At byte 15 we see that you have 0x02 (ECN Capable Transport(1)), while we set 0x0 (not ECT).
Does this has a relevance in your opinion? We will try setting 0x02 as you do.
At bytes 18-19 we see in your frame a value for Identification (2059 in your sample).
We set this to zero and we did’t expect to be meaningful.
Annex17_RoCEv2.pdf at page 5 does not make any reference to this field.
Could this be an issue in your opinion?
Are there any rules to follow and, if this is the case, do you have any normative reference besides Annex17_RoCEv2.pdf?
At bytes 20-21 wee see in you frame the correct value 0x4000 wich corresponds to flags ‘010’ (don’t fragment). I noticed our frame has an incorrect ‘000’. We will try setting ‘010’ as you do.
Byte 22 TTL: Although I don’t expect this to be an actual issue, we will use your value 255 instead of our 128
Payload length: we see it is 1024 in your example.
Our payload is actually 920 bytes long. We suspect there is some kind of restriction on being a power of 2. Can you please clarify this? This issue has a significant impact on our architecture.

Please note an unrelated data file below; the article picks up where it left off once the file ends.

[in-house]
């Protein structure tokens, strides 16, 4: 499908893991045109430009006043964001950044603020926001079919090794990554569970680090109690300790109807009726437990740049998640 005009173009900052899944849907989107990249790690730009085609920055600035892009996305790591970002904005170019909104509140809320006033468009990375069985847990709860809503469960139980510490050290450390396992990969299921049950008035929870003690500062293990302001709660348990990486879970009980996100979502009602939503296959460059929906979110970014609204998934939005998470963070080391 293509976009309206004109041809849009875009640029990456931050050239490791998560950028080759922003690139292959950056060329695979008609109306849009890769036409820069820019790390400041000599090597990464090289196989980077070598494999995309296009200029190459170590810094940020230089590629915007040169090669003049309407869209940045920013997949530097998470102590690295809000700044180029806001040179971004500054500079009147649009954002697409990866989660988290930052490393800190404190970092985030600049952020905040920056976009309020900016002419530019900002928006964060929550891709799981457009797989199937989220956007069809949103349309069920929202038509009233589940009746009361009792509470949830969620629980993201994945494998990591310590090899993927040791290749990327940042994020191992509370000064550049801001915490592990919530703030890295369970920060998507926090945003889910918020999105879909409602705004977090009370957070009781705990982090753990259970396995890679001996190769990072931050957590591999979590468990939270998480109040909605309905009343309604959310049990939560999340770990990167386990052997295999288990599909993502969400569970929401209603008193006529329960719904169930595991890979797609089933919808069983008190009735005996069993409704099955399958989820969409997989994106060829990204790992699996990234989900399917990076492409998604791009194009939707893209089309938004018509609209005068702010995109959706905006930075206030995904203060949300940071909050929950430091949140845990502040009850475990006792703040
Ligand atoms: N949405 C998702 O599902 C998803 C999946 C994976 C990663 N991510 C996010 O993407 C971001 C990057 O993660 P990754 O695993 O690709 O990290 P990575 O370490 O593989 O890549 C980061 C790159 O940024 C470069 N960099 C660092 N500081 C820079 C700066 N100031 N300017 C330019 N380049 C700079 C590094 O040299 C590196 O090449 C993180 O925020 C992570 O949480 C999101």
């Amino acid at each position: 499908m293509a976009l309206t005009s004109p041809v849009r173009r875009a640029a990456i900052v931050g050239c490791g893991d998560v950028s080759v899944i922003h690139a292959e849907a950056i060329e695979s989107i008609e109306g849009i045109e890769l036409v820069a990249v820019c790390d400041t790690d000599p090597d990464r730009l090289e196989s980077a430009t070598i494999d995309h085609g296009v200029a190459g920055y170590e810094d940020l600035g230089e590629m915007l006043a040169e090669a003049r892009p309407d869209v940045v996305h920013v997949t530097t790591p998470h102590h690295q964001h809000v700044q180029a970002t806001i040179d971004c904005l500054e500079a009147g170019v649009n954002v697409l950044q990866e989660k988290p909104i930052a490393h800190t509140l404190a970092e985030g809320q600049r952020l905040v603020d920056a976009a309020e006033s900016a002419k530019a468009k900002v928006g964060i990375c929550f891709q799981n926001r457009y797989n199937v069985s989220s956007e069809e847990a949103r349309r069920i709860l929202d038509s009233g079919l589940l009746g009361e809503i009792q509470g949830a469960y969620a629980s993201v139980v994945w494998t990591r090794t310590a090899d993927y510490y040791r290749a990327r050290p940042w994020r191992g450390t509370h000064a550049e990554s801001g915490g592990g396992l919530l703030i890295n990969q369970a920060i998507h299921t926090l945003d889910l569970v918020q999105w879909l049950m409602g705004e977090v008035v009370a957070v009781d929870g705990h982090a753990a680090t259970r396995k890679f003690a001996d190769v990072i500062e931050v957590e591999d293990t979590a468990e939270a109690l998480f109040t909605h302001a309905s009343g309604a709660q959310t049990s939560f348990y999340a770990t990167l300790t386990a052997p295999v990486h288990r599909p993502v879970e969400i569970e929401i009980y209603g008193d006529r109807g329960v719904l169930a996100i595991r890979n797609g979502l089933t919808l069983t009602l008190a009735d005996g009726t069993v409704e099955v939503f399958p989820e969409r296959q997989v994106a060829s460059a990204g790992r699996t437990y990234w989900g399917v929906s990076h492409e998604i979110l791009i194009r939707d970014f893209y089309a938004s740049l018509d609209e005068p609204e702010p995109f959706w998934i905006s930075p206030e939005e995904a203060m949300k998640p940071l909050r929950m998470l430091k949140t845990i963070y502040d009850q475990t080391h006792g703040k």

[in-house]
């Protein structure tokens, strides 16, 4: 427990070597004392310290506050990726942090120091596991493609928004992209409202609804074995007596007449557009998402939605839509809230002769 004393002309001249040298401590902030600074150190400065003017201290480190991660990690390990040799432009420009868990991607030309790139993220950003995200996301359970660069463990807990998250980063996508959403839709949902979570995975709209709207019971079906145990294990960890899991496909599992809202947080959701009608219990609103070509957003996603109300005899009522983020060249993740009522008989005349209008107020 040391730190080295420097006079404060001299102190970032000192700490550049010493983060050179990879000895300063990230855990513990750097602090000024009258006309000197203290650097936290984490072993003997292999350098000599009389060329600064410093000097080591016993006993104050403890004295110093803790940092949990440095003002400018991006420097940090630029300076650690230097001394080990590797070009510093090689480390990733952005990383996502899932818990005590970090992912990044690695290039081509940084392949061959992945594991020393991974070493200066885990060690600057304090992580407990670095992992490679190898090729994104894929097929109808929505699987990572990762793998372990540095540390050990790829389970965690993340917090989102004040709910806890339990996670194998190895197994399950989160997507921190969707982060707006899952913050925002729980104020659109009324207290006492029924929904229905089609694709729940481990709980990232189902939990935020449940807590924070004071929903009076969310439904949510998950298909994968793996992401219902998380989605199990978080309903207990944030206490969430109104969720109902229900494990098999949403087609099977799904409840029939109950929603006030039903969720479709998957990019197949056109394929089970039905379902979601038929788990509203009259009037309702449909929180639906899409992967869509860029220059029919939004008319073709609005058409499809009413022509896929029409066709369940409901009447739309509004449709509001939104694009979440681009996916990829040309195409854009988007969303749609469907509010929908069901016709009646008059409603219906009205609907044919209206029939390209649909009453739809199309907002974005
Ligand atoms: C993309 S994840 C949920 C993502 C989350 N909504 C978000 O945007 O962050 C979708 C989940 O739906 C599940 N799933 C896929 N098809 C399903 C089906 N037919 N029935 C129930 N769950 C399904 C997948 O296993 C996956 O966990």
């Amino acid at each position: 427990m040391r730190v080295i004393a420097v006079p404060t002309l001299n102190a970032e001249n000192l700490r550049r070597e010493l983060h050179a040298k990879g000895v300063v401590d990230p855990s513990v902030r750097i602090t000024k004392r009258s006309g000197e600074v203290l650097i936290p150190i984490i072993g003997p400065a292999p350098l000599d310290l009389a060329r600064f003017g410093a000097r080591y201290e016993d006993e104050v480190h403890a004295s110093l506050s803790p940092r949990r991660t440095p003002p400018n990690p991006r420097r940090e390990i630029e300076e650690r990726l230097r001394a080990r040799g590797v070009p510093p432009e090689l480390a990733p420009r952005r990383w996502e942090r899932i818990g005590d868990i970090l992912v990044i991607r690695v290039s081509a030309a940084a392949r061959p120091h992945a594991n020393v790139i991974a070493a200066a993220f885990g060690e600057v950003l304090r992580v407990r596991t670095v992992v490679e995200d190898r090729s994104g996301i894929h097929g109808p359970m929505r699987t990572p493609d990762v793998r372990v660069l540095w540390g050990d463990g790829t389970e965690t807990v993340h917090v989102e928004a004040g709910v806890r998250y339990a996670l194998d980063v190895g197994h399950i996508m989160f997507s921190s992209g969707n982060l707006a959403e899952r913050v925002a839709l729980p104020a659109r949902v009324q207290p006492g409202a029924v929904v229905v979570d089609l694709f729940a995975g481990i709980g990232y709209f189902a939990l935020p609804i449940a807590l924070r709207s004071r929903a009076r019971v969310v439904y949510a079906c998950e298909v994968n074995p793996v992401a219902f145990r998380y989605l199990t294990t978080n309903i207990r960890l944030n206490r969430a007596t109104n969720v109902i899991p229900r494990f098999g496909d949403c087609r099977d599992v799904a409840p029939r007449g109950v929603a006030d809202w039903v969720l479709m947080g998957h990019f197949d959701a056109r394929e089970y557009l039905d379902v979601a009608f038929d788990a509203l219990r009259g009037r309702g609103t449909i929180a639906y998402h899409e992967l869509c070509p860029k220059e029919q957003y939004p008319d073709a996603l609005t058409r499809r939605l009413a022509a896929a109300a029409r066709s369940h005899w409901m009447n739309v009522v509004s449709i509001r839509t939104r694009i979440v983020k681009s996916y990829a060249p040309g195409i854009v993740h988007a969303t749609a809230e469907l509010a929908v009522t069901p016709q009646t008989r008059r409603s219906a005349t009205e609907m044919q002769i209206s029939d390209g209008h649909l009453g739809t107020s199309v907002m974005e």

Last, we have an issue in inspecting the pcap for RoCE Packets when we use tools like udaddy for generating traffic.
We followed the instructions we found in How-To-Enable-Verify-and-Troubleshoot-RDMA for using ibdump, but it returns an error (unfortunately I cannot attach you details now).
Do you have any suggestion about this?
Thank you in advance
- ECN is not related to getting or not getting completion of receive WQE
This is related to congestion control only.
- This is IP Identification field. This value doesn’t matter. I see this is is incrementing for each packet
- I suggest trying don’t fragment mode
- TTL is not issue. The value 1 can be not enough, nut any value > 1 is good
- No, this is no restriction. I just tried the size 1024 with following commands:
[michaelbe@l-csi-1331h ~]$ ib_send_bw -d mlx5_0 -x 3 --connection=UD -s 1024
[michaelbe@l-csi-1330h ~]$ ib_send_bw -d mlx5_0 -x 3 --connection=UD 184.108.40.206 -s 1024
- I’m using tcpdump with ib-device name, for example,
[michaelbe@l-csi-1330h ~]$ ibdev2netdev
mlx5_0 port 1 ==> ens2f0 (Up)
[michaelbe@l-csi-1330h ~]$ sudo tcpdump -i ens2f0 -w /tmp/tcpdump.pcap
This will not capture RoCE traffic because ens2f0 is network device
[michaelbe@l-csi-1330h ~]$ sudo tcpdump -i mlx5_0 -w /tmp/tcpdump.pcap
This will capture RoCE traffic because mlx5_0 is IB device
I suggest using ethtool on receive side to check discards
we eventually succeeded in establishing a working sender-receiver flow from our FPGA to the UD receiver based on mellanox RDMA traffic, so first of all thanks for your appreciated support!